The Daily Aztec

New policies for Greeks target drinking

by Staff

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Warning: Incoming freshmen may experience nasty dorm food, nightmarish roommates and even homesickness. However, San Diego State officials want to leave the raging fraternity bacchanals off the list of inevitable college experiences, at least for the first few weeks of school.

The university has adopted several new policies for fraternities and sororities this fall including a mandatory five-week long alcohol ban, which went into effect Aug. 25 and will continue through Sept. 28.

The ban requires that all Greek events be completely alcohol-free and applies to all fraternity and sorority-related events regardless of location.

Doug Case, the Coordinator of Fraternity and Sorority Life, explained that the first few weeks of school often represent the highest risk for students coming to college for the first time. There is often a spike in the number of reported alcohol poisoning incidents at the start of the school year, he added.

“When the freshmen get here, the first thing they want to do is go find a party, and the first place they go to do that is often Fraternity Row,” Case said. “We wanted to not continue the tradition of freshmen coming to campus for the first time and using the fraternities as a venue to party.”

Case said chapters that violate the policy would automatically lose the privilege of having alcohol at their parties for members and guests who are 21 years of age or older for the remainder of the semester.

“We will also look at the specifics of the violation,” Case said. “If the violation occurs during recruitment, there may be additional consequences for (that chapter’s) recruitment process next semester.”

The alcohol ban coincides with the annual Aztec Nights, which is a series of free events offered to both new and continuing SDSU students. The events include dancing, martial arts demonstrations, free food, concerts and midnight bowling.

“These are excellent events that the university has planned and we didn’t want fraternity parties going on down the street to conflict,” Case said. “The five-week ban was designed to coincide with Aztec Nights to get students to focus on healthy activities for socializing.”

The second new policy is the new Pre-Recruitment Educational Program, which requires potential members to view a PowerPoint presentation covering everything from hazing to the effects of drug and alcohol abuse and the expectations of Greek membership. Students will then take a 25-question quiz that tests material covered in the presentation. Prospective new members will be required to complete the quiz prior to receiving a bid or an invitation to join a fraternity or sorority.

The PowerPoint presentation is an extensive 70-slide demonstration that includes six different sections outlining the consequences of policy violation at SDSU. It incorporates legal consequences and defines prohibited activity, such as hazing and raiding, and is available online at www.greeklife.sdsu.edu/greekprep.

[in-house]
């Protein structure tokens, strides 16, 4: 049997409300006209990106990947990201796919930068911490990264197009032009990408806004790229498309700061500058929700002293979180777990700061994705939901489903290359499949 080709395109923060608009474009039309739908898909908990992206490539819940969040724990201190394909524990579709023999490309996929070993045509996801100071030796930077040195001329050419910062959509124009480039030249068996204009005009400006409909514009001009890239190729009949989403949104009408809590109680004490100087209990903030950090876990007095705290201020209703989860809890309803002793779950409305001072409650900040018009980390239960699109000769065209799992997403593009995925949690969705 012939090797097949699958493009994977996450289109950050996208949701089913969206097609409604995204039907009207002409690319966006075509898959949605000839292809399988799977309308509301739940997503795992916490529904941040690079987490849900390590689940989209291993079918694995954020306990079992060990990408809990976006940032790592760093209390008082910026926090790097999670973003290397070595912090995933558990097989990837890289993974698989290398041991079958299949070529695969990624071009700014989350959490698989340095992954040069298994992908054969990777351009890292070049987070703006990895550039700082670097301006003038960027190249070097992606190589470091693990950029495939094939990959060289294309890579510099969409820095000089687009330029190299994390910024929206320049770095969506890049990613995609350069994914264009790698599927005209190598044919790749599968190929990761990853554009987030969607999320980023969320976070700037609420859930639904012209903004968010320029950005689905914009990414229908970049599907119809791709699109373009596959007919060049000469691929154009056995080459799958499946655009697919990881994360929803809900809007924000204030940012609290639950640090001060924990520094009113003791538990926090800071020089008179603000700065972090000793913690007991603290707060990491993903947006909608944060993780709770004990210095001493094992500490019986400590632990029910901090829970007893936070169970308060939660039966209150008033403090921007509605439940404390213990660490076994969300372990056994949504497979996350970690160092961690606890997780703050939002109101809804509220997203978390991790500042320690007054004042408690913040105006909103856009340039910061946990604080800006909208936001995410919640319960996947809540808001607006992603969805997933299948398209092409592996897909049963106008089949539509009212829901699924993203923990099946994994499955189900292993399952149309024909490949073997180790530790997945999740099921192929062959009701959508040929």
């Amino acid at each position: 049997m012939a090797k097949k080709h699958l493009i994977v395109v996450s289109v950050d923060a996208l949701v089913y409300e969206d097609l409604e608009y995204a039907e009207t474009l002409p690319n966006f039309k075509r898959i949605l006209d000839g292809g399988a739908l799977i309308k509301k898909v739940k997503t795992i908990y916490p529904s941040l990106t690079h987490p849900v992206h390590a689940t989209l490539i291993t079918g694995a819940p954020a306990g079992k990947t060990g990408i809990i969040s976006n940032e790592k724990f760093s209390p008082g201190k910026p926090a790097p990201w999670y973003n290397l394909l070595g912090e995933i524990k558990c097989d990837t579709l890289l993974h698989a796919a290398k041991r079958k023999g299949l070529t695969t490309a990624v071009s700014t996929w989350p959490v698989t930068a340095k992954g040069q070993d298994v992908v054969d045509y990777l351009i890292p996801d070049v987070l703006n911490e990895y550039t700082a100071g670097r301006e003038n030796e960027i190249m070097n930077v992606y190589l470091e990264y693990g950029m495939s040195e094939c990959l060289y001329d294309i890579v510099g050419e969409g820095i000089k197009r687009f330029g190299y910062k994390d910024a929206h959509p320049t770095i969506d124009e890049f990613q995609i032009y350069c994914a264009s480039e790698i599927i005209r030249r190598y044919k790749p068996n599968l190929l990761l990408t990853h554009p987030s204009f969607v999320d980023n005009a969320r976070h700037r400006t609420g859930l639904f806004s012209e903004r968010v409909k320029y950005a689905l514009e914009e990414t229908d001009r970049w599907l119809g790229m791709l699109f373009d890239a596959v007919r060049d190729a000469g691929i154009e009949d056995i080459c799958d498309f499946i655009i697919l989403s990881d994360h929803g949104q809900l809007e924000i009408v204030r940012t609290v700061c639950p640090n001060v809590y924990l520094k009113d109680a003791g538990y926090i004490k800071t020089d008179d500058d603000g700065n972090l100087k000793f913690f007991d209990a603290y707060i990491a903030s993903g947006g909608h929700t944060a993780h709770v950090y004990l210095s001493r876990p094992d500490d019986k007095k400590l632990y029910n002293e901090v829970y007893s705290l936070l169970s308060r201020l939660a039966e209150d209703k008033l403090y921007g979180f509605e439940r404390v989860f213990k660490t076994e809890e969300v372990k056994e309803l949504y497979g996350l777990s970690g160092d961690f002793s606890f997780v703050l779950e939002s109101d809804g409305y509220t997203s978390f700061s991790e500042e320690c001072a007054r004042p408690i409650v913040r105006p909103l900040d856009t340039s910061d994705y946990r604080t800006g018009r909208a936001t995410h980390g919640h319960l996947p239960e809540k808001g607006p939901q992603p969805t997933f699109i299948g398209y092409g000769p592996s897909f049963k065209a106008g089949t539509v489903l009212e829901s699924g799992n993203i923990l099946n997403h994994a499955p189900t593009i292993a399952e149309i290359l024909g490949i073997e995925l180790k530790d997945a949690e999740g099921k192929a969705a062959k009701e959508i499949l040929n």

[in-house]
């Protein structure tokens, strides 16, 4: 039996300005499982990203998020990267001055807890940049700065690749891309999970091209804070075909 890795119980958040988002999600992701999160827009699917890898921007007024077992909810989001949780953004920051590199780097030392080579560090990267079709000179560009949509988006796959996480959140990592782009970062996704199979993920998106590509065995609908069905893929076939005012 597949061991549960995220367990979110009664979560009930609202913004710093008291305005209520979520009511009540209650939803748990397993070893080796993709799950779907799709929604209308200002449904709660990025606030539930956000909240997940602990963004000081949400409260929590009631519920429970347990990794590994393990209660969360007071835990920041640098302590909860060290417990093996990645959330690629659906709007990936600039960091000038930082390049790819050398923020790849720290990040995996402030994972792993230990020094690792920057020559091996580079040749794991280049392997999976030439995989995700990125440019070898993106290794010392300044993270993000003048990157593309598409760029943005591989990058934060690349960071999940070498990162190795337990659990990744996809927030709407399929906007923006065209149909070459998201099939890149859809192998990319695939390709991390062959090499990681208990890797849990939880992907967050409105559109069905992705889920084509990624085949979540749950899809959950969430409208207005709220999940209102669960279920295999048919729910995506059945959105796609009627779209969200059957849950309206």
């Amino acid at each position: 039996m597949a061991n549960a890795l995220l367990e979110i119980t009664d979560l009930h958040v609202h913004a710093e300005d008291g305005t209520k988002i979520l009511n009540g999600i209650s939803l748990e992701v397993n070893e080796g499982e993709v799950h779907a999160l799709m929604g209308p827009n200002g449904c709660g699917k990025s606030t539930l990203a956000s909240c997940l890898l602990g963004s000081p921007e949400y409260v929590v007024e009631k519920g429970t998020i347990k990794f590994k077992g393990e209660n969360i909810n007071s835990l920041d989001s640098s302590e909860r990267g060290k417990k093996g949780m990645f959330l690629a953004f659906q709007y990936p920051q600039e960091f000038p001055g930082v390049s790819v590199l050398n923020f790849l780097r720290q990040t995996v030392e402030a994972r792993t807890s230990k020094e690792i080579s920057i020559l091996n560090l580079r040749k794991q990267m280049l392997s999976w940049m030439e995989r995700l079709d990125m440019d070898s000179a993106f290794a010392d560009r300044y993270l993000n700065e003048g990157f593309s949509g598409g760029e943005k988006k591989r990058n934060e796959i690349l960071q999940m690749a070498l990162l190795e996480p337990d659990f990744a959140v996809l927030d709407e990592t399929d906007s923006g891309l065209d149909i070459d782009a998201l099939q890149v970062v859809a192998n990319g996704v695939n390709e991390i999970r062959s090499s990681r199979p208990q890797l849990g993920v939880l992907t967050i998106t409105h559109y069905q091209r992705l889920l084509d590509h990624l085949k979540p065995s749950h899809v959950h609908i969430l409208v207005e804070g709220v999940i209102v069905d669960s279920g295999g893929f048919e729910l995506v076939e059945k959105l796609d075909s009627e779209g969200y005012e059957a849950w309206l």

The final new standard introduced this semester will be that students on disciplinary probation will not be allowed to join a Greek organization. In the past, students on academic probation were not eligible to join, but this is the first year the university has extended the policy to also include disciplinary probation.

“If a freshman comes in and gets in trouble the first week of school for drinking alcohol in their (residence hall) room, that first offense, the first alcohol violation, usually results in probation and that person will not be eligible for recruitment,” Case said.

Students say they think the fraternities and sororities will abide by the new regulations, including the alcohol ban, because none of the organizations want to be caught.

“(University officials) are going to make an example out of the first fraternity caught with alcohol, so all the fraternities are going to be very careful not to be the first one caught violating the policy,” Vice President of External Affairs Daniel Osztreicher said.

Case said that the new policies are not a direct result of last spring’s Operation Sudden Fall, an undercover drug sting during which two fraternities were placed on suspension.

“The university has been looking for about a year at ways of enhancing our alcohol awareness and educational programs,” Case said. “Operation Sudden Fall certainly created a sense of immediacy to complete the program, but university committees have been looking at these issues prior to Operation Sudden Fall.”

Case said that the university began to take a proactive approach to addressing alcohol and drug abuse issues in the spring of 2007 when a Web survey revealed that members of the Greek community were more likely to abuse drugs and alcohol.

The survey, conducted by the Alcohol and Other Drug Initiatives committee, shows that 50.8 percent of Greek-affiliated students reported having participated in recent heavy drinking compared with only 35.4 percent of campus residents.

While only 46.1 percent of campus residents reported having used marijuana in the last year, 64.4 percent of Greeks reported having done so.

When the five-week long alcohol ban lifts, the fraternities and sororities should continue to be careful and responsible at parties, Case said.

“There may be a tendency for the fraternities and sororities to want to throw parties as soon as the ban lifts,” Case said. “There will probably be more parties the week after the ban lifts because that is the nature of students. However, the strict policies that govern parties with alcohol will still be in effect and all organizations will be encouraged to diligently follow all the rules.”

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